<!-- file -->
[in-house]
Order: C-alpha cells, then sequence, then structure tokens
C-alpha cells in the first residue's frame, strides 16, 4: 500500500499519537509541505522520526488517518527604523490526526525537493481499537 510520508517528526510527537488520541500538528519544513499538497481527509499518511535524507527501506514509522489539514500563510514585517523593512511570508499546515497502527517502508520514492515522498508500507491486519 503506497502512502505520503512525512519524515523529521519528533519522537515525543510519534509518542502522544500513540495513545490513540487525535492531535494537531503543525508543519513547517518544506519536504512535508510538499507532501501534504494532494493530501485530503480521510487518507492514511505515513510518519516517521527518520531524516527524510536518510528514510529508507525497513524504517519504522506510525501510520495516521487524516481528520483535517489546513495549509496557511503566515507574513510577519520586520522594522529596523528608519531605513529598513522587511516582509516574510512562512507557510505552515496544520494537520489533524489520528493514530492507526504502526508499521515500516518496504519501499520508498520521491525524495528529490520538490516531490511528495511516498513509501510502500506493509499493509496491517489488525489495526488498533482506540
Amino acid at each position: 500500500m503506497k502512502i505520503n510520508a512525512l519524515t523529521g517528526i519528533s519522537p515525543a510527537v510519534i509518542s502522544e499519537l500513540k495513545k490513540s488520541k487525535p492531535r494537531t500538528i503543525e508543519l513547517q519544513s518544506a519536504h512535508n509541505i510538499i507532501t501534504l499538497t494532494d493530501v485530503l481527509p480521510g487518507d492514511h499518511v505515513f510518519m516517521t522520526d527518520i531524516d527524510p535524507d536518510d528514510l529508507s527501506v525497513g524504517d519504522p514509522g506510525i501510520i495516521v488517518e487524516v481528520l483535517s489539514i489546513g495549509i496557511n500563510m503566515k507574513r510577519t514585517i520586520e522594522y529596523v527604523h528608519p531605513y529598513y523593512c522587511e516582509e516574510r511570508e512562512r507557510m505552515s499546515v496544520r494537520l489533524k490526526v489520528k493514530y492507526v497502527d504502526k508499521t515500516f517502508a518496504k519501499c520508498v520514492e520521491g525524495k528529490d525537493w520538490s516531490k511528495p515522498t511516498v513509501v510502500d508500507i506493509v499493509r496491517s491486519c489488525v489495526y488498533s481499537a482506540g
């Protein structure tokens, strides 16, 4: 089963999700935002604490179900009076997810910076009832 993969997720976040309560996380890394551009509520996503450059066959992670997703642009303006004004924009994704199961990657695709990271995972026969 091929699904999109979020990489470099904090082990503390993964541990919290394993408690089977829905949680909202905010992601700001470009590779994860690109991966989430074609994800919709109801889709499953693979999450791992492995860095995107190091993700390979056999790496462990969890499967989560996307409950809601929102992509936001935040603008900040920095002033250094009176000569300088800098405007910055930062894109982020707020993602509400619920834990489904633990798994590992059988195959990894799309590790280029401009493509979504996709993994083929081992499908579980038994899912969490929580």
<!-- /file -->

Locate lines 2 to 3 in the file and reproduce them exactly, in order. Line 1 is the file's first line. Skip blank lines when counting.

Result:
Order: C-alpha cells, then sequence, then structure tokens
C-alpha cells in the first residue's frame, strides 16, 4: 500500500499519537509541505522520526488517518527604523490526526525537493481499537 510520508517528526510527537488520541500538528519544513499538497481527509499518511535524507527501506514509522489539514500563510514585517523593512511570508499546515497502527517502508520514492515522498508500507491486519 503506497502512502505520503512525512519524515523529521519528533519522537515525543510519534509518542502522544500513540495513545490513540487525535492531535494537531503543525508543519513547517518544506519536504512535508510538499507532501501534504494532494493530501485530503480521510487518507492514511505515513510518519516517521527518520531524516527524510536518510528514510529508507525497513524504517519504522506510525501510520495516521487524516481528520483535517489546513495549509496557511503566515507574513510577519520586520522594522529596523528608519531605513529598513522587511516582509516574510512562512507557510505552515496544520494537520489533524489520528493514530492507526504502526508499521515500516518496504519501499520508498520521491525524495528529490520538490516531490511528495511516498513509501510502500506493509499493509496491517489488525489495526488498533482506540